2011). The normalized set H is chosen randomly for
each new minibatch. We evaluate using two metrics:
BLEU on a downstream machine translation task, and
normalization risk R, the average magnitude of the
log-normalizer on held-out data. We measure the response of our training to changes in γ and α. Results
are shown in Table 1 and Table 2.
This prefix was chosen to give the fully-normalized model
time to finish training, allowing a complete comparison. Due
to the limited LM training data, these translation results are far
from state-of-the-art.
Normalized fraction (γ)
0.001 0.01
Table 1: Result of varying normalized fraction γ, with
α = 1. When no normalization is applied, the model’s behavior is pathological, but when normalizing only a small
fraction of the training set, performance on the downstream translation task remains good.
Normalization strength (α)
Table 2: Result of varying normalization parameter α,
with γ = 0.1. Normalization either too weak or too strong
results in poor performance on the translation task, emphasizing the importance of training procedures with a
tunable normalization parameter.
Table 1 shows that with small enough α, normalization risk grows quite large. Table 2 shows that
forcing the risk closer to zero is not necessarily desirable for a downstream machine translation task. As
can be seen, no noticeable performance penalty is
incurred when normalizing only a tenth of the training set. Performance gains are considerable: setting
γ = 0.1, we observe a roughly tenfold speedup over
γ = 1.
On this corpus, the original training procedure of
Devlin et al. with α = 0.1 gives a BLEU score of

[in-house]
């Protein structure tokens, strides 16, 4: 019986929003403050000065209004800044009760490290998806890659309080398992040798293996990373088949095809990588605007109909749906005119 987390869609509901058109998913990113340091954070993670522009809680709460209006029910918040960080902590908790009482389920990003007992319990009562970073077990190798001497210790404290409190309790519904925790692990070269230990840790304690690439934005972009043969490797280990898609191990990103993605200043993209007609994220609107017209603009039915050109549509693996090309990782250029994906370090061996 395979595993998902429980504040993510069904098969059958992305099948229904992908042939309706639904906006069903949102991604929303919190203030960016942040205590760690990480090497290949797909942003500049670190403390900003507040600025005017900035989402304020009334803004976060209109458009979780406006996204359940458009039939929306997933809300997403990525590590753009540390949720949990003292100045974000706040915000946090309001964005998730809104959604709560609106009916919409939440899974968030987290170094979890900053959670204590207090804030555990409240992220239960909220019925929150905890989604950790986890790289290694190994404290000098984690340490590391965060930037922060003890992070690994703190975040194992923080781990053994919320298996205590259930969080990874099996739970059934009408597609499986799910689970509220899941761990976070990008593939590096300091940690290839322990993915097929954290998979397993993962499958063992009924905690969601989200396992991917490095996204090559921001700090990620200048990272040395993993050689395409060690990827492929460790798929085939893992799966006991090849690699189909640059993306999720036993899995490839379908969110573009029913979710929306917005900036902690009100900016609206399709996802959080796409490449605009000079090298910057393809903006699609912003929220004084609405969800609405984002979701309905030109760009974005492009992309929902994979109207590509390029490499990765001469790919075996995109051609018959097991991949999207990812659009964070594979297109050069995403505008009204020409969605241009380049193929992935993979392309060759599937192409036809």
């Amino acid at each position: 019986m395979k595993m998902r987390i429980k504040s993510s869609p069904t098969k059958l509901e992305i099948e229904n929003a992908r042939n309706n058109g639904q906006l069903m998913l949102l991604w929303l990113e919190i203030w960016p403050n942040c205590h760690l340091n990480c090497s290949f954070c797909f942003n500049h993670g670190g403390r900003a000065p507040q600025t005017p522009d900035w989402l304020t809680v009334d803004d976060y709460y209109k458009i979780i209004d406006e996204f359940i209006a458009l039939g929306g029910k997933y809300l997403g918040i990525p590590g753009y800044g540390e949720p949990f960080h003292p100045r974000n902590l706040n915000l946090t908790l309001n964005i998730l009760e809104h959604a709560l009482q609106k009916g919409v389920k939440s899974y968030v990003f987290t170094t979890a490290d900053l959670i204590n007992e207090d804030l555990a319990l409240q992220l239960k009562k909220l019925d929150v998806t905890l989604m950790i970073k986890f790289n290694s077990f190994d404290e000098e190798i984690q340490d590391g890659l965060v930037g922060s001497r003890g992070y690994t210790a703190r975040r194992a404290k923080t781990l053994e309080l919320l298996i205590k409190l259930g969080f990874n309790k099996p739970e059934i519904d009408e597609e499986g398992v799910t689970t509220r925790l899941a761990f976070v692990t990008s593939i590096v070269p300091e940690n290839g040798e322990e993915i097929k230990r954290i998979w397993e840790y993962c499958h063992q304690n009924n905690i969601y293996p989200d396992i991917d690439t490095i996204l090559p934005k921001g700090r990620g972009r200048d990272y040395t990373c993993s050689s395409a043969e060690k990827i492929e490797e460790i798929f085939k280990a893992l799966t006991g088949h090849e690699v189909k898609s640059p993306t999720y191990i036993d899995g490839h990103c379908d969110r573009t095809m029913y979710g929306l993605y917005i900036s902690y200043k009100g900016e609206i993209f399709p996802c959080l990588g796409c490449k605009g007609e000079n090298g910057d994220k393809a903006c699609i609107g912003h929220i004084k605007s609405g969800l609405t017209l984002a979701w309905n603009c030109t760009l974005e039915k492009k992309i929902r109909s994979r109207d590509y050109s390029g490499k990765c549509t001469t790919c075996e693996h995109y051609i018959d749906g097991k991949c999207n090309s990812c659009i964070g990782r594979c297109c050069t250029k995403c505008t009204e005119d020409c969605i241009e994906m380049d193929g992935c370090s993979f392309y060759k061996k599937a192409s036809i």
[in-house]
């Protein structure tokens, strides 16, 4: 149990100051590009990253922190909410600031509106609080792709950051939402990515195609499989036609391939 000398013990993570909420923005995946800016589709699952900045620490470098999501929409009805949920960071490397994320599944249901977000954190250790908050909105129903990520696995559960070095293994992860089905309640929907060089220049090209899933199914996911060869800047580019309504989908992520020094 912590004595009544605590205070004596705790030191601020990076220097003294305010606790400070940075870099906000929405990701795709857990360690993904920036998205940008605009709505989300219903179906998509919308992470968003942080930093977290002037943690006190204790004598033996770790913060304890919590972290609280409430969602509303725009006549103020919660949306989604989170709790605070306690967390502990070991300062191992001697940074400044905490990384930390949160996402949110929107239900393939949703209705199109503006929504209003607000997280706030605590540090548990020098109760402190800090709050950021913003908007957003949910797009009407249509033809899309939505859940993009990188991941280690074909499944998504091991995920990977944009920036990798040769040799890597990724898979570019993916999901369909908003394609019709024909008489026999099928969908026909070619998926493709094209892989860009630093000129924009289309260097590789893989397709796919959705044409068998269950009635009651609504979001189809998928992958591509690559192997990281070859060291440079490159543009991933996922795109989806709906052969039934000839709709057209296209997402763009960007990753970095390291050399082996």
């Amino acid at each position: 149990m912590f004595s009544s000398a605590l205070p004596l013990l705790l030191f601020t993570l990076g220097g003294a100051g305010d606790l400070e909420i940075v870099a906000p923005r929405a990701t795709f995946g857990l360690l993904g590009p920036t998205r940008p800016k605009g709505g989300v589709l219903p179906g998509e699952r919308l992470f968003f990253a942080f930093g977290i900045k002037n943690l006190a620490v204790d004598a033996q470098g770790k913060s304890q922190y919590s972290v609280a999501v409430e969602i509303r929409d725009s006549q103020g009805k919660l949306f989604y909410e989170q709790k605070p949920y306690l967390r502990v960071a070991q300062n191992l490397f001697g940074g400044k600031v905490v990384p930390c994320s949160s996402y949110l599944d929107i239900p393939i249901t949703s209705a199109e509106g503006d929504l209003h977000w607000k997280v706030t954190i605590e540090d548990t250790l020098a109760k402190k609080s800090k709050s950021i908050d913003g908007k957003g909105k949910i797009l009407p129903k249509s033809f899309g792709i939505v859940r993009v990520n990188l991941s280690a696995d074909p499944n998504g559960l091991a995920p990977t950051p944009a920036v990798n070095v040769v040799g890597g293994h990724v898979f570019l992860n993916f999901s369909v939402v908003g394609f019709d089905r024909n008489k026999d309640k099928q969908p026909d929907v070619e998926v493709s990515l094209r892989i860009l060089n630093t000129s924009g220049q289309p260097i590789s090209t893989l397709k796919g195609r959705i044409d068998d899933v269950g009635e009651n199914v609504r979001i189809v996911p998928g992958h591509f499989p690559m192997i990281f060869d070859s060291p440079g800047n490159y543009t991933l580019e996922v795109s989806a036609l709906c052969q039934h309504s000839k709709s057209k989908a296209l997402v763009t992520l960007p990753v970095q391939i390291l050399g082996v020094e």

20.1 and Rtest of 2.7. Training time is equivalent
to choosing γ = 1, and larger values of α result
in decreased BLEU, while smaller values result in
significantly increased normalizer risk. Thus we see
that we can achieve smaller normalizer variance and
an order-of-magnitude decrease in training time with
a loss of only 0.1 BLEU.
Relation to neural networks
Our discussion has focused on log-linear models.
While these can be thought of as a class of singlelayer neural networks, in practice much of the demand for fast training and querying of log-linear LMs
comes from deeper networks. All of the proof techniques used in this paper can be combined straightforwardly with existing tools for covering the output spaces of neural networks (Anthony and Bartlett,
2009). If optimization of the self-normalizing portion
of the objective is deferred to a post-processing step
after standard (likelihood) training, and restricted
to parameters in the output layers, then Theorem 2
applies exactly.
Corollary 4. The set of partition functions Z =
{Z(·; θ) : ||θ||∞ ≤ B ∀θ ∈ θ} can be covered
ˆ with
on on the `∞ ball of radius R by a grid of θ
distance D. The size of this cover is
dk dBR dk
|Z| =
We have provided both qualitative and formal characterizations of “self-normalizing” log-linear models,
including what we believe to be the first theoretical
guarantees for self-normalizing training procedures.
Motivated by these results, we have described a novel
objective for training self-normalized log-linear models, and demonstrated that this objective achieves
significant performance improvements without a decrease in the quality of the models learned.
|| log Z(x; θ 1 )| − | log Z(x; θ 2 )||
≤ | log Z(x; θ 1 ) − log Z(x; θ 2 )|
Z(x; θ 1 )
≤ log
Z(x; θ 2 )
> P
i exp (θ1i − θ2i ) x exp θ2i x
> P
= log
i exp θ2i x
Z(x; θ 2 )
≤ dDR + log
Z(x; θ 2 )
Proof of Theorem 2. From a standard discretization
lemma (Kakade, 2011) and Corollary 4, we immediately have that with probabilty 1 − δ,
sup |Lˆ − L| ≤
dk(log dBR − log α) + log 1δ
≤ inf 2
+ 2α
Quality of the approximation
Proof of Theorem 1. Using the definitions of X ∗ ,
X − and θ˜ given in the proof sketch for Theorem 1,
E| log(
exp{θi> X})|
= E| log(
exp{θi> (X ∗ + X − )})|
≤ E| log(exp{θ˜> X − }
exp{θi> X ∗ })|
The authors would like to thank Peter Bartlett, Robert
Nishihara and Maxim Rabinovich for useful discussions. This work was partially supported by BBN
under DARPA contract HR0011-12-C-0014. The
first author is supported by a National Science Foundation Graduate Fellowship.
≤ E| log(exp{θ˜> X − })|
≤ dDB
Generalization error
Lemma 3. For any θ 1 , θ 2 with ||θ1,i − θ2,i ||∞ ≤
D = α/dR for all i,
|| log Z(x; θ 1 )| − | log Z(x; θ 2 )|| ≤ α
Taking α = 1/n,
dk(log dBR + log n) + log 1δ